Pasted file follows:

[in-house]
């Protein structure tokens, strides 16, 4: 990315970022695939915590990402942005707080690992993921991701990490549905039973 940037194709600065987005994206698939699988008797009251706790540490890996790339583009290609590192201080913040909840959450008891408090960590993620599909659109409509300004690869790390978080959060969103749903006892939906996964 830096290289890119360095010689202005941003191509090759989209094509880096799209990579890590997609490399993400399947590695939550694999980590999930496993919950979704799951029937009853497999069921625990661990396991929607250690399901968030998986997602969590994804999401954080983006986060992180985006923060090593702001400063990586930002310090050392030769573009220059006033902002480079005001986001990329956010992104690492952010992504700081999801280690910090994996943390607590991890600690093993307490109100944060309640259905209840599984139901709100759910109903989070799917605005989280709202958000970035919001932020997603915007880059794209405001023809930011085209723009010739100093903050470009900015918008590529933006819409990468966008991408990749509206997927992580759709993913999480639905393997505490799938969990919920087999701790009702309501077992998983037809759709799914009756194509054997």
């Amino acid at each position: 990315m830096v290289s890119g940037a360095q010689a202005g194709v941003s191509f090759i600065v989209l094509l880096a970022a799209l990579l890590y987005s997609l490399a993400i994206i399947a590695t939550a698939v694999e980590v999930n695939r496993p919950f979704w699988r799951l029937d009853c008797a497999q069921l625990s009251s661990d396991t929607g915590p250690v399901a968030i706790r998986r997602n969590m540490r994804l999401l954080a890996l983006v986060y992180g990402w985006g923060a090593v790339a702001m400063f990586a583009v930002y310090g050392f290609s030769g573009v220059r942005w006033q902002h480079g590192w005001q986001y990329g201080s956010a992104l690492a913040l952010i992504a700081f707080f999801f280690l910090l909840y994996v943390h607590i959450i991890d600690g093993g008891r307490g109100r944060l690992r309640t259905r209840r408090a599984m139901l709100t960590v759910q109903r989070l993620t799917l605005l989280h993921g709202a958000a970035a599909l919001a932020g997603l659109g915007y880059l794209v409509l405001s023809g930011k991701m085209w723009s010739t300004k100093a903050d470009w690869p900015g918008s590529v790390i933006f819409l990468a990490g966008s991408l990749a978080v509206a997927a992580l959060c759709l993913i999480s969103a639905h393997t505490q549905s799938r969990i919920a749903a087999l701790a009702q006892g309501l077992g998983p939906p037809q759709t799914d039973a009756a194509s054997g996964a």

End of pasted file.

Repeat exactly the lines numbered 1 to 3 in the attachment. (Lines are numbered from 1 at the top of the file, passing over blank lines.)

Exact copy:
[in-house]
């Protein structure tokens, strides 16, 4: 990315970022695939915590990402942005707080690992993921991701990490549905039973 940037194709600065987005994206698939699988008797009251706790540490890996790339583009290609590192201080913040909840959450008891408090960590993620599909659109409509300004690869790390978080959060969103749903006892939906996964 830096290289890119360095010689202005941003191509090759989209094509880096799209990579890590997609490399993400399947590695939550694999980590999930496993919950979704799951029937009853497999069921625990661990396991929607250690399901968030998986997602969590994804999401954080983006986060992180985006923060090593702001400063990586930002310090050392030769573009220059006033902002480079005001986001990329956010992104690492952010992504700081999801280690910090994996943390607590991890600690093993307490109100944060309640259905209840599984139901709100759910109903989070799917605005989280709202958000970035919001932020997603915007880059794209405001023809930011085209723009010739100093903050470009900015918008590529933006819409990468966008991408990749509206997927992580759709993913999480639905393997505490799938969990919920087999701790009702309501077992998983037809759709799914009756194509054997």
């Amino acid at each position: 990315m830096v290289s890119g940037a360095q010689a202005g194709v941003s191509f090759i600065v989209l094509l880096a970022a799209l990579l890590y987005s997609l490399a993400i994206i399947a590695t939550a698939v694999e980590v999930n695939r496993p919950f979704w699988r799951l029937d009853c008797a497999q069921l625990s009251s661990d396991t929607g915590p250690v399901a968030i706790r998986r997602n969590m540490r994804l999401l954080a890996l983006v986060y992180g990402w985006g923060a090593v790339a702001m400063f990586a583009v930002y310090g050392f290609s030769g573009v220059r942005w006033q902002h480079g590192w005001q986001y990329g201080s956010a992104l690492a913040l952010i992504a700081f707080f999801f280690l910090l909840y994996v943390h607590i959450i991890d600690g093993g008891r307490g109100r944060l690992r309640t259905r209840r408090a599984m139901l709100t960590v759910q109903r989070l993620t799917l605005l989280h993921g709202a958000a970035a599909l919001a932020g997603l659109g915007y880059l794209v409509l405001s023809g930011k991701m085209w723009s010739t300004k100093a903050d470009w690869p900015g918008s590529v790390i933006f819409l990468a990490g966008s991408l990749a978080v509206a997927a992580l959060c759709l993913i999480s969103a639905h393997t505490q549905s799938r969990i919920a749903a087999l701790a009702q006892g309501l077992g998983p939906p037809q759709t799914d039973a009756a194509s054997g996964a």